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FHWA’s FIRE Program Is Addressing State Vulnerabilities, but Opportunities Exist To Make Improvements
The Federal Highway Administration (FHWA) oversees States’ use of approximately $40 billion in Federal funds provided annually for thousands of projects. By issuing these grants to State and local governments, FHWA incurs contractual obligations.
On January 6, 2011, we issued our final report on the Federal Highway Administration's (FHWA) National Review Teams (NRT). Our objective was to evaluate the effectiveness of the NRTs in conducting national oversight and mitigating risks posed by
On March 6, we issued our report on opportunities for FHWA to free up unneeded funds on highway projects in five states affected by Hurricanes Katrina and Rita (Alabama, Florida, Louisiana, Mississippi, and Texas).
Each year, the Federal Highway Administration (FHWA) provides about $40 billion in Federal funding to States for construction and improvements to the Nation’s highways and bridges.
Our audit of FHWA’s inactive obligations identified about $42 billion as of March 31, 2001. Of those, about 25,000 obligations, totaling about $2.6 billion, had been inactive for 18 months.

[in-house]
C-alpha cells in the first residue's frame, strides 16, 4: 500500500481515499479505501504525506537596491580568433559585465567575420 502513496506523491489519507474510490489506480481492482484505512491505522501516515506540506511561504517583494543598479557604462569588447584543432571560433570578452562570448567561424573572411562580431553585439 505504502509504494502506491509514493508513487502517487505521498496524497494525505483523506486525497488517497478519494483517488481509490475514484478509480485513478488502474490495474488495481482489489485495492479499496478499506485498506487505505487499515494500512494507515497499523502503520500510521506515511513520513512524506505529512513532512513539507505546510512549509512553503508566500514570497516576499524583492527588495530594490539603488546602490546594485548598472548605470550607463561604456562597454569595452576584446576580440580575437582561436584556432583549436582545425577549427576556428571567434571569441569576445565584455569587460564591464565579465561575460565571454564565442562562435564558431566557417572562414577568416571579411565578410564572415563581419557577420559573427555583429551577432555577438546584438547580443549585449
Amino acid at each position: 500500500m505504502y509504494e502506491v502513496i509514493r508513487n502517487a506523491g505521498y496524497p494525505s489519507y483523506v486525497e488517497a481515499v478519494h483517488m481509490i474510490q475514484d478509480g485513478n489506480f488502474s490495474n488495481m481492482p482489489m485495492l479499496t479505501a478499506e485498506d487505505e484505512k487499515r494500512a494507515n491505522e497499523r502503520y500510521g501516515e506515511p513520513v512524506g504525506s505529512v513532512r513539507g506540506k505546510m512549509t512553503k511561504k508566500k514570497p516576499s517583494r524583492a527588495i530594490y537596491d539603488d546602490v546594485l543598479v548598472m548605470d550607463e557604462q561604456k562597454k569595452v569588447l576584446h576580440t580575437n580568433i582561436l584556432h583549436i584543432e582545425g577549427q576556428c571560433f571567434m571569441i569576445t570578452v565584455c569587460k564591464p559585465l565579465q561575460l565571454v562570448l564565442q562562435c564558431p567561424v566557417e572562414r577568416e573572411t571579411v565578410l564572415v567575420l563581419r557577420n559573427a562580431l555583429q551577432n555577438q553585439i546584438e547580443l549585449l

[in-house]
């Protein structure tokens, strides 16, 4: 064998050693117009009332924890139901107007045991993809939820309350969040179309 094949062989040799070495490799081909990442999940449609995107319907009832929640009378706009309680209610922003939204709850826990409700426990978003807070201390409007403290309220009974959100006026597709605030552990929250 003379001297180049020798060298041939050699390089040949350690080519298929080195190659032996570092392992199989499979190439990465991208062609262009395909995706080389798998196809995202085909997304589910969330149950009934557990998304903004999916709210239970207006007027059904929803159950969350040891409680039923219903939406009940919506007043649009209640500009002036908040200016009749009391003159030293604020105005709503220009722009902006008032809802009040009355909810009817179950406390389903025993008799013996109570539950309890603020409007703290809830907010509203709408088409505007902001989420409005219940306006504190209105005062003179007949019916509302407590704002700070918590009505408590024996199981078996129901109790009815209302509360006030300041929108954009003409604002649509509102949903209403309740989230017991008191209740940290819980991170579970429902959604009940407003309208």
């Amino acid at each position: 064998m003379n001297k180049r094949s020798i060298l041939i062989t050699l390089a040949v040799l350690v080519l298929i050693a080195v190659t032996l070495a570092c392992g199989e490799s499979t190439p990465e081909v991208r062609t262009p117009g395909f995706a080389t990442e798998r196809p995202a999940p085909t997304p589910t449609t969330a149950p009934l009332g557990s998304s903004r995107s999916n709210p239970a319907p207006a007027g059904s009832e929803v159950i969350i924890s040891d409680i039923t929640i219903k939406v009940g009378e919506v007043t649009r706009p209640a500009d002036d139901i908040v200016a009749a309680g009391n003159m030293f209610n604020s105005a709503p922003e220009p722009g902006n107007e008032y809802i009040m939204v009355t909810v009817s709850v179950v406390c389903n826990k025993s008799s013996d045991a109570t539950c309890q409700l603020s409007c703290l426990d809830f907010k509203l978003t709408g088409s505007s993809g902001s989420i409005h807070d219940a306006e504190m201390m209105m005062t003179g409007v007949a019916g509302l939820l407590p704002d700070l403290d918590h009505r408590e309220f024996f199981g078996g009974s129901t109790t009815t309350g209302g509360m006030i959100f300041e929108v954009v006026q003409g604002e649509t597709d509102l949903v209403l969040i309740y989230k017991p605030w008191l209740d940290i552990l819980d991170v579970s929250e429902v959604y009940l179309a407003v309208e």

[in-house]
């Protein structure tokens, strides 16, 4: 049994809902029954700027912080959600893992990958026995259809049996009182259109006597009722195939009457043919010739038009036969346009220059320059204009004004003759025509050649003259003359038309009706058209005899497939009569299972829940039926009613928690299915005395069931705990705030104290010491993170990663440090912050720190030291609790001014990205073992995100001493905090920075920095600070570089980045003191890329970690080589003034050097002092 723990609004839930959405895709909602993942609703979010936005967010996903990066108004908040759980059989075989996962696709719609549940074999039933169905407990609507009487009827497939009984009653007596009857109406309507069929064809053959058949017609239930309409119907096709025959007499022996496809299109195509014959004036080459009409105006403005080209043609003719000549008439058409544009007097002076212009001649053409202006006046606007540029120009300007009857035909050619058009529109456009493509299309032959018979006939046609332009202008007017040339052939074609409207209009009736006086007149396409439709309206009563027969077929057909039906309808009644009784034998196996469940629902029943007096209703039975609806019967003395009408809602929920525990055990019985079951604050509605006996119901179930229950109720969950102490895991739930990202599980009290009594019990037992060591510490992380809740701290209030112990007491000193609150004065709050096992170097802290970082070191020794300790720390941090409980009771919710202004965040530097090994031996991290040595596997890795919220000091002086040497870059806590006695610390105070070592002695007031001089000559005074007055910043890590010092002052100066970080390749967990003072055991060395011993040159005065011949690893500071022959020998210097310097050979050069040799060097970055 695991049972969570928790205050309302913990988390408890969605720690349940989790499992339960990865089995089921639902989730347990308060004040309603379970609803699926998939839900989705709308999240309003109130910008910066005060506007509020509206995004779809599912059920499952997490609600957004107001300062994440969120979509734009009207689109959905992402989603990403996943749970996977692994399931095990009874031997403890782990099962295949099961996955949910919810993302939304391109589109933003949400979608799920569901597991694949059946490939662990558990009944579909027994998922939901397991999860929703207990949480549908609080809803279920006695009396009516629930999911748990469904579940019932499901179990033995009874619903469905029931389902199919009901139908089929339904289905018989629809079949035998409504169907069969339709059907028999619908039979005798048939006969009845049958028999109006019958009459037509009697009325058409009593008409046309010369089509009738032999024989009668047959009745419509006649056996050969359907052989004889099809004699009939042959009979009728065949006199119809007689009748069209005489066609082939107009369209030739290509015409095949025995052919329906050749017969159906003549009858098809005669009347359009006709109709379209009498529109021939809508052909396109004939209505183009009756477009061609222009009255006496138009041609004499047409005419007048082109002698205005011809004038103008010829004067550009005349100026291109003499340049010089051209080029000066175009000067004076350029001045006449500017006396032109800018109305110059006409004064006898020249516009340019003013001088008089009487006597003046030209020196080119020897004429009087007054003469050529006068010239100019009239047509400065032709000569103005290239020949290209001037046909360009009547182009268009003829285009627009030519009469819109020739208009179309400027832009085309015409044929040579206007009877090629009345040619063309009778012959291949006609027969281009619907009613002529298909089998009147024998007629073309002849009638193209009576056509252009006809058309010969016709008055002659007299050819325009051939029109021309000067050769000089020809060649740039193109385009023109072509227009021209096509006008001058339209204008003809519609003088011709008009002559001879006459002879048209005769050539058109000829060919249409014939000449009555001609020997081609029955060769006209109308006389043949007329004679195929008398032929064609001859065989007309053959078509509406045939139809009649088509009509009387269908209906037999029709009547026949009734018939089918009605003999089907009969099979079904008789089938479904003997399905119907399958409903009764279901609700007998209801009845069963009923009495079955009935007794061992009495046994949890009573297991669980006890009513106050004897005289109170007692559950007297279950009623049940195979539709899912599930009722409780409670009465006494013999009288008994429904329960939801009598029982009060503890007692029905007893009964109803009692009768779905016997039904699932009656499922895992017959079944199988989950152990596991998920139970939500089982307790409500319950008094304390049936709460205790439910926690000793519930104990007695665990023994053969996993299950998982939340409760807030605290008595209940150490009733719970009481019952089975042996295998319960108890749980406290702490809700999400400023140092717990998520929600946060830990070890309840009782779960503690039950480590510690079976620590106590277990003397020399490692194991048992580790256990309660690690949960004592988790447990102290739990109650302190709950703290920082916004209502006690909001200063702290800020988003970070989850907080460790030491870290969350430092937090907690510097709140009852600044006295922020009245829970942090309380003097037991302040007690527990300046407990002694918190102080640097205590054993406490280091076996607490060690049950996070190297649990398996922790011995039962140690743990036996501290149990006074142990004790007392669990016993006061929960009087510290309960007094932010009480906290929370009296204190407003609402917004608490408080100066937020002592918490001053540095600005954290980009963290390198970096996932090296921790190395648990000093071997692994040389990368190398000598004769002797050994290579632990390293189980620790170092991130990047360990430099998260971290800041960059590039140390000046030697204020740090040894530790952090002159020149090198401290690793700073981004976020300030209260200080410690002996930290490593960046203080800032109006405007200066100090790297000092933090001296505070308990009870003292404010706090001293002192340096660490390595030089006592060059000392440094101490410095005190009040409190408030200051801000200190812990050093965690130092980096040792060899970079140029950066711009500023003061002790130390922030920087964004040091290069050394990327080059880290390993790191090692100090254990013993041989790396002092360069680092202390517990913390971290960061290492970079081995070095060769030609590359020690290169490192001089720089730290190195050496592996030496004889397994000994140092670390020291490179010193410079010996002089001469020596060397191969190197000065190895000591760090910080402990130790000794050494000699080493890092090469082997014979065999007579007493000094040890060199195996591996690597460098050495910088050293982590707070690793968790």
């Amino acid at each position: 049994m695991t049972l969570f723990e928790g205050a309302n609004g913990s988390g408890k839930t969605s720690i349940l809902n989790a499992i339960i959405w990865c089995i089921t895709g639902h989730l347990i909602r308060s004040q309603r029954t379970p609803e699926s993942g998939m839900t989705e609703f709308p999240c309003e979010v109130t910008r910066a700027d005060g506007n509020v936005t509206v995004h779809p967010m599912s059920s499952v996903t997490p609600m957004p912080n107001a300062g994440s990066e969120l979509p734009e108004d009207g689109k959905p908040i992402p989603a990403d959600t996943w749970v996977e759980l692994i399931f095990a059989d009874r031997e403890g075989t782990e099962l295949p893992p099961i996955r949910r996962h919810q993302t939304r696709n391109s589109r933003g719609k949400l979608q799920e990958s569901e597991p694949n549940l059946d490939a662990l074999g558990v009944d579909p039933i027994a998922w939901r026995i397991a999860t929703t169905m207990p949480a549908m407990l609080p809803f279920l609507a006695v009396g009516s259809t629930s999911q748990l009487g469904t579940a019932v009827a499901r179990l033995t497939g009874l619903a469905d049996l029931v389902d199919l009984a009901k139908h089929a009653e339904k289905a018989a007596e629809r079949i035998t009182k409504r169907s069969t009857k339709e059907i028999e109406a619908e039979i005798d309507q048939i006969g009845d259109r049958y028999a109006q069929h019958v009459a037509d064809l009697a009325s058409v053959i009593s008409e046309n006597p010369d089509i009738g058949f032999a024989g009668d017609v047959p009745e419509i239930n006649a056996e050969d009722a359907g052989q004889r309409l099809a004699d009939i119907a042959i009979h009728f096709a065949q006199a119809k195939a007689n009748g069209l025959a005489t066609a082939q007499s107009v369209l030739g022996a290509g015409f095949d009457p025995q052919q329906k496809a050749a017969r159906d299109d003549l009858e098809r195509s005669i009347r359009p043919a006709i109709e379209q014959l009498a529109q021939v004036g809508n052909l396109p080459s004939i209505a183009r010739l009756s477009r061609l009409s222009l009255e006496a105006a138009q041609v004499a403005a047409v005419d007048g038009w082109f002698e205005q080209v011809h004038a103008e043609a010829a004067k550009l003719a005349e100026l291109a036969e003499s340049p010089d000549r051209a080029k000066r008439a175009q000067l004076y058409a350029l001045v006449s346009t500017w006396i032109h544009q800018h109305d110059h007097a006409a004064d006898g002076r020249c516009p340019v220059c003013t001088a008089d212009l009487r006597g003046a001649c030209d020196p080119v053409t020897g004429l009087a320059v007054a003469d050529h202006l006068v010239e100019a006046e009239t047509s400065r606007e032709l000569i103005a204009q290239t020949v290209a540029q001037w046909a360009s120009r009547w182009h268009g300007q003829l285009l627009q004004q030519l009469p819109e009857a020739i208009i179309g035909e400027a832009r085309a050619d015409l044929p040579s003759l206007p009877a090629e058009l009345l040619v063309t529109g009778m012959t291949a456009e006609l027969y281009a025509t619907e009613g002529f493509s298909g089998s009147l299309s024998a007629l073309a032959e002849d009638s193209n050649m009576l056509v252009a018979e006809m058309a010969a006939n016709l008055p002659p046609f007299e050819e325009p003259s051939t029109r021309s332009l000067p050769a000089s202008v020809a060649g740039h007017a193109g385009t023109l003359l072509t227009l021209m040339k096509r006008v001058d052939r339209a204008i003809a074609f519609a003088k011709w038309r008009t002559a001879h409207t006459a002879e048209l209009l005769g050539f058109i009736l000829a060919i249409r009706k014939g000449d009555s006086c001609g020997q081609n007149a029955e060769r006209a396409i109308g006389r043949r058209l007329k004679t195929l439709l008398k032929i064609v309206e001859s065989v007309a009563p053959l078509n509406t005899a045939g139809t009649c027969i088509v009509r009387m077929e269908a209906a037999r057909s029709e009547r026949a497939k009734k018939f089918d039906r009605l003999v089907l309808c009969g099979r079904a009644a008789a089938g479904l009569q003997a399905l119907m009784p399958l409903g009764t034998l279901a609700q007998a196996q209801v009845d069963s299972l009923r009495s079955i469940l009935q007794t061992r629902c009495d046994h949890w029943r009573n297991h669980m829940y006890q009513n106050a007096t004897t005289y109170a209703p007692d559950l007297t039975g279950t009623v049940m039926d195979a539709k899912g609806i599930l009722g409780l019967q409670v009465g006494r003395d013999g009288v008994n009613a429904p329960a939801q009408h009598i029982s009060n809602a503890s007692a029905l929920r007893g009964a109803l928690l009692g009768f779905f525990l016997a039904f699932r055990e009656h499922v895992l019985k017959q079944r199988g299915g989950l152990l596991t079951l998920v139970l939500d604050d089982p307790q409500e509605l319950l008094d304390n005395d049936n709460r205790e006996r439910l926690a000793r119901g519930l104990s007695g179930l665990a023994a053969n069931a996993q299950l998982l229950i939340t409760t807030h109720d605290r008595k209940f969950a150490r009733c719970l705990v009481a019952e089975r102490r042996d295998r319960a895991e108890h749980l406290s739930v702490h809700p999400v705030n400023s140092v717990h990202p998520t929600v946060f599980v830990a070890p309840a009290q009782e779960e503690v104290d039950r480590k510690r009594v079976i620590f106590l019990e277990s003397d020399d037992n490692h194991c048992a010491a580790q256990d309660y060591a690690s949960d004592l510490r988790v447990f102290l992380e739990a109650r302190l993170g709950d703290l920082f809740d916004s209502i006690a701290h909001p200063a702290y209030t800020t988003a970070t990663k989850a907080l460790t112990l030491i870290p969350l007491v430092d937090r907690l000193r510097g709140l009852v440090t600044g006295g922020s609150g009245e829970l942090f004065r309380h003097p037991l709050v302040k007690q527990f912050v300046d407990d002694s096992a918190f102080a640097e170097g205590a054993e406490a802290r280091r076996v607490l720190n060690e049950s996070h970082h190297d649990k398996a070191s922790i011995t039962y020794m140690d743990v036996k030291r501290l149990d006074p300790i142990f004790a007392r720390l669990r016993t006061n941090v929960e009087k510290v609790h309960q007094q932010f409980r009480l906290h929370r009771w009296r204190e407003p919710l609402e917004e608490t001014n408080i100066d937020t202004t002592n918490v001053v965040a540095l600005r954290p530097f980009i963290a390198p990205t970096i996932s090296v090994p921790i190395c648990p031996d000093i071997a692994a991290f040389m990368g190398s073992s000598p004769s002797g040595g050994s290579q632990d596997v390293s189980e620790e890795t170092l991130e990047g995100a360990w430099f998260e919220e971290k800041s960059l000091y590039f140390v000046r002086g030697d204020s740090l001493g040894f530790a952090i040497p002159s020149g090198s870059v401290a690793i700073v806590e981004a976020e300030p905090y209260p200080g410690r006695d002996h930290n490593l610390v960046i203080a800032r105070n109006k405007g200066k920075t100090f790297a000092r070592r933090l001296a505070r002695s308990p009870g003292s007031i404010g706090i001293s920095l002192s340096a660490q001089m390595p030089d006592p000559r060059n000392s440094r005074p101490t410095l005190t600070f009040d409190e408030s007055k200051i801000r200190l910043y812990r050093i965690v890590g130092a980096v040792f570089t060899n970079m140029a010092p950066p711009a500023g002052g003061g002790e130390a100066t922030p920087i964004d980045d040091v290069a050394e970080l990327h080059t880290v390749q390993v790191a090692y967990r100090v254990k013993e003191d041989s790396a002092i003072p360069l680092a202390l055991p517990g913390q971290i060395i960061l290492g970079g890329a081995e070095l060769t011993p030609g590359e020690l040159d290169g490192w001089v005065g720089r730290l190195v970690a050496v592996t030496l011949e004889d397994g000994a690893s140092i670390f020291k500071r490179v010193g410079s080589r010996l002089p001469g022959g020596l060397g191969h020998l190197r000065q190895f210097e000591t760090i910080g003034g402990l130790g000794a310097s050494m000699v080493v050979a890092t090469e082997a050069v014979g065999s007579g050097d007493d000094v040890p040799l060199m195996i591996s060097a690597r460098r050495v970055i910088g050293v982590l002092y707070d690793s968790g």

On August 16, 2007, we issued our report, “Initial Assessment of the Central Artery/Tunnel Project Stem to Stern Safety Review.” This assessment is part of our ongoing independent oversight as requested by the Massachusetts Congressional delegat
FRA Can Improve Highway-Rail Grade Crossing Safety by Ensuring Compliance With Accident Reporting Requirements and Addressing Sight Obstructions
On May 3, 2007, we issued our fourth audit report on the Federal Railroad Administration's (FRA) activities to oversee safety at the Nation's highway-rail grade crossings (grade crossings).
On March 31, 2008, we issued our report regarding the Central Artery/Tunnel Project May 2007 Finance Plan Update (Plan) submitted by the Massachusetts Turnpike Authority (MTA).
On May 7, 2013, we reported that FHWA inspections did not routinely verify whether States detected instances of noncompliance with some Federal requirements.
On February 9, 2011, the Office of Inspector General (OIG) issued its report on the Denali Commission's Use of Federal-aid Highway Funds. At the request of U.S. Senator Christopher S.